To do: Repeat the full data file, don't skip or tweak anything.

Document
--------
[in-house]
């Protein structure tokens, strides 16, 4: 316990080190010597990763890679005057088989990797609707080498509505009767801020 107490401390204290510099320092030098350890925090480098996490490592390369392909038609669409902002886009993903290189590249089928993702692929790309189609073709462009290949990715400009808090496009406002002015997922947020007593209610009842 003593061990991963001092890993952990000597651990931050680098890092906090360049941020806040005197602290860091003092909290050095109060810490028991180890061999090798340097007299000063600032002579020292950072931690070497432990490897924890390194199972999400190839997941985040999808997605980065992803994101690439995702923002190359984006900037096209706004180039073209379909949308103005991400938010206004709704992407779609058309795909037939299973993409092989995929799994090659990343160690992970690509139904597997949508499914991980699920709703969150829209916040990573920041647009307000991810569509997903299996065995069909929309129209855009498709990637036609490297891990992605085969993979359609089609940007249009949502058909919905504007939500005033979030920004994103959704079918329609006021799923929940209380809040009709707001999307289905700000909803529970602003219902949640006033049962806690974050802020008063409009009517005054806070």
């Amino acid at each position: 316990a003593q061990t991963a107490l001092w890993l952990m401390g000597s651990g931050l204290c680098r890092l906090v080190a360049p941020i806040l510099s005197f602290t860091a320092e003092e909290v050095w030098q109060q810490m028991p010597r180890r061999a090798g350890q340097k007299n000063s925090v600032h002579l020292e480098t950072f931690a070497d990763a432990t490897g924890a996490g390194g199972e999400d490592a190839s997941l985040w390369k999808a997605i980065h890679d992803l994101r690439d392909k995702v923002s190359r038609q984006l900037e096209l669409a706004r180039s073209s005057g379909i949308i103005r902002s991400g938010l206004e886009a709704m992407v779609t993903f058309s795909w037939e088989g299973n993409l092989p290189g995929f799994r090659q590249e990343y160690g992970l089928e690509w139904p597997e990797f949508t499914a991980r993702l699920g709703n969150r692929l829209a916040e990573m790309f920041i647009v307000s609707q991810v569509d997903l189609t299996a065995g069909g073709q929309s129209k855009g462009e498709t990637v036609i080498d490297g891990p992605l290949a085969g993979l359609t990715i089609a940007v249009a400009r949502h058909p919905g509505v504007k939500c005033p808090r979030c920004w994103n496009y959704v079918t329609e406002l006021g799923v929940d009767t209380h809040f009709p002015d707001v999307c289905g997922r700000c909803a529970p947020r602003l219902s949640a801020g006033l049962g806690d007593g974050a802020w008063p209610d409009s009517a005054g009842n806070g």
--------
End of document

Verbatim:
[in-house]
């Protein structure tokens, strides 16, 4: 316990080190010597990763890679005057088989990797609707080498509505009767801020 107490401390204290510099320092030098350890925090480098996490490592390369392909038609669409902002886009993903290189590249089928993702692929790309189609073709462009290949990715400009808090496009406002002015997922947020007593209610009842 003593061990991963001092890993952990000597651990931050680098890092906090360049941020806040005197602290860091003092909290050095109060810490028991180890061999090798340097007299000063600032002579020292950072931690070497432990490897924890390194199972999400190839997941985040999808997605980065992803994101690439995702923002190359984006900037096209706004180039073209379909949308103005991400938010206004709704992407779609058309795909037939299973993409092989995929799994090659990343160690992970690509139904597997949508499914991980699920709703969150829209916040990573920041647009307000991810569509997903299996065995069909929309129209855009498709990637036609490297891990992605085969993979359609089609940007249009949502058909919905504007939500005033979030920004994103959704079918329609006021799923929940209380809040009709707001999307289905700000909803529970602003219902949640006033049962806690974050802020008063409009009517005054806070």
């Amino acid at each position: 316990a003593q061990t991963a107490l001092w890993l952990m401390g000597s651990g931050l204290c680098r890092l906090v080190a360049p941020i806040l510099s005197f602290t860091a320092e003092e909290v050095w030098q109060q810490m028991p010597r180890r061999a090798g350890q340097k007299n000063s925090v600032h002579l020292e480098t950072f931690a070497d990763a432990t490897g924890a996490g390194g199972e999400d490592a190839s997941l985040w390369k999808a997605i980065h890679d992803l994101r690439d392909k995702v923002s190359r038609q984006l900037e096209l669409a706004r180039s073209s005057g379909i949308i103005r902002s991400g938010l206004e886009a709704m992407v779609t993903f058309s795909w037939e088989g299973n993409l092989p290189g995929f799994r090659q590249e990343y160690g992970l089928e690509w139904p597997e990797f949508t499914a991980r993702l699920g709703n969150r692929l829209a916040e990573m790309f920041i647009v307000s609707q991810v569509d997903l189609t299996a065995g069909g073709q929309s129209k855009g462009e498709t990637v036609i080498d490297g891990p992605l290949a085969g993979l359609t990715i089609a940007v249009a400009r949502h058909p919905g509505v504007k939500c005033p808090r979030c920004w994103n496009y959704v079918t329609e406002l006021g799923v929940d009767t209380h809040f009709p002015d707001v999307c289905g997922r700000c909803a529970p947020r602003l219902s949640a801020g006033l049962g806690d007593g974050a802020w008063p209610d409009s009517a005054g009842n806070g």